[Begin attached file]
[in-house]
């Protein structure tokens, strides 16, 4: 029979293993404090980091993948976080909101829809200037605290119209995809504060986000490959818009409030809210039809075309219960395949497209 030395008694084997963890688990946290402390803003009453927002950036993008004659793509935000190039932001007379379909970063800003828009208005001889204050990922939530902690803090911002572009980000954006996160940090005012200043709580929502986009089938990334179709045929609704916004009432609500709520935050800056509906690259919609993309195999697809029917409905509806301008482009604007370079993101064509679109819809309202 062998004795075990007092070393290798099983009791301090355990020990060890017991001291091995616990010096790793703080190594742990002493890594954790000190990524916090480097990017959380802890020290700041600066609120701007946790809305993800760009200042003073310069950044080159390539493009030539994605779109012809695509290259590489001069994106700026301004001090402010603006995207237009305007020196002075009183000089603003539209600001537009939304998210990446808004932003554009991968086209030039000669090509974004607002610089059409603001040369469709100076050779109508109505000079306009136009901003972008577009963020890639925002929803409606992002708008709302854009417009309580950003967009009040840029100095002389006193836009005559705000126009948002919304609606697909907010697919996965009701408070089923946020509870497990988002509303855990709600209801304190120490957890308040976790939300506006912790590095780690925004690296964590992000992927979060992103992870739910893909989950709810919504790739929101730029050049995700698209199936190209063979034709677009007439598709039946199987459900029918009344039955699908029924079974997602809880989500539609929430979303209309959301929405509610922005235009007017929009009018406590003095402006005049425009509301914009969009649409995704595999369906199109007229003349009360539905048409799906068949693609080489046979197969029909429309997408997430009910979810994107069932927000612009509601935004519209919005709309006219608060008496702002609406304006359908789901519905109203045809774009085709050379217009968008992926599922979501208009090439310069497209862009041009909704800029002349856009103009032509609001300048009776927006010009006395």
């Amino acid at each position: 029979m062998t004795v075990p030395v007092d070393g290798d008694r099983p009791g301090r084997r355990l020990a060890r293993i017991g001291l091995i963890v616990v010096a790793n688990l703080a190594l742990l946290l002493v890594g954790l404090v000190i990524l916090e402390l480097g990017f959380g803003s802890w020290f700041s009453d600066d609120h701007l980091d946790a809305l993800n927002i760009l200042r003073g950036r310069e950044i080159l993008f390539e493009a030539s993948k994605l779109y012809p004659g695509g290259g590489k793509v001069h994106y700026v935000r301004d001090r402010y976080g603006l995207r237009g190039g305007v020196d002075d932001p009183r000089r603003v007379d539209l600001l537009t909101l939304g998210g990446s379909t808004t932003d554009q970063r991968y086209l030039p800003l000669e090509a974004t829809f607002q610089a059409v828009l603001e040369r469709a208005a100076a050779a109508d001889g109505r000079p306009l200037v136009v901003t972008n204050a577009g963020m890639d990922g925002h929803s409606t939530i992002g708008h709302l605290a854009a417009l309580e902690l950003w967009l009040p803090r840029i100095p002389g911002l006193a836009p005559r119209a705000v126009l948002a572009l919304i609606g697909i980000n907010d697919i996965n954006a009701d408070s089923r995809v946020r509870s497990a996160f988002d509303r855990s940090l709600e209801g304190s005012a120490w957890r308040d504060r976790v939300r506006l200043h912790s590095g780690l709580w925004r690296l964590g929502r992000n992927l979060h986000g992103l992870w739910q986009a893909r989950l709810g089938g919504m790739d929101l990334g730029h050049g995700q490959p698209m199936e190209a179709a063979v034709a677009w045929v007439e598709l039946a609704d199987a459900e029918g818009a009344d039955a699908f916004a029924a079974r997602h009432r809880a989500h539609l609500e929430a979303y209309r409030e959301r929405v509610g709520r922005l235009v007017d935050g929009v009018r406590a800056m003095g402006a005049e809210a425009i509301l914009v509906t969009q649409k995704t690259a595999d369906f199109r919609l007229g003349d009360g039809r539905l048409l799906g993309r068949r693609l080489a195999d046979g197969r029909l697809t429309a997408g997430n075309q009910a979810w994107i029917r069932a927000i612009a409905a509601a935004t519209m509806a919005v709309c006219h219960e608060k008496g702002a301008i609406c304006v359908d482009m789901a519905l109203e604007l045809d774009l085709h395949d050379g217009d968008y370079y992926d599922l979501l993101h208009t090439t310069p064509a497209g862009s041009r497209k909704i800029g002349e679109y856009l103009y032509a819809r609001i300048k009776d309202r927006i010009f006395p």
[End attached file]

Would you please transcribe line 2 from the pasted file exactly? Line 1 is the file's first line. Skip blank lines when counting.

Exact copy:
């Protein structure tokens, strides 16, 4: 029979293993404090980091993948976080909101829809200037605290119209995809504060986000490959818009409030809210039809075309219960395949497209 030395008694084997963890688990946290402390803003009453927002950036993008004659793509935000190039932001007379379909970063800003828009208005001889204050990922939530902690803090911002572009980000954006996160940090005012200043709580929502986009089938990334179709045929609704916004009432609500709520935050800056509906690259919609993309195999697809029917409905509806301008482009604007370079993101064509679109819809309202 062998004795075990007092070393290798099983009791301090355990020990060890017991001291091995616990010096790793703080190594742990002493890594954790000190990524916090480097990017959380802890020290700041600066609120701007946790809305993800760009200042003073310069950044080159390539493009030539994605779109012809695509290259590489001069994106700026301004001090402010603006995207237009305007020196002075009183000089603003539209600001537009939304998210990446808004932003554009991968086209030039000669090509974004607002610089059409603001040369469709100076050779109508109505000079306009136009901003972008577009963020890639925002929803409606992002708008709302854009417009309580950003967009009040840029100095002389006193836009005559705000126009948002919304609606697909907010697919996965009701408070089923946020509870497990988002509303855990709600209801304190120490957890308040976790939300506006912790590095780690925004690296964590992000992927979060992103992870739910893909989950709810919504790739929101730029050049995700698209199936190209063979034709677009007439598709039946199987459900029918009344039955699908029924079974997602809880989500539609929430979303209309959301929405509610922005235009007017929009009018406590003095402006005049425009509301914009969009649409995704595999369906199109007229003349009360539905048409799906068949693609080489046979197969029909429309997408997430009910979810994107069932927000612009509601935004519209919005709309006219608060008496702002609406304006359908789901519905109203045809774009085709050379217009968008992926599922979501208009090439310069497209862009041009909704800029002349856009103009032509609001300048009776927006010009006395």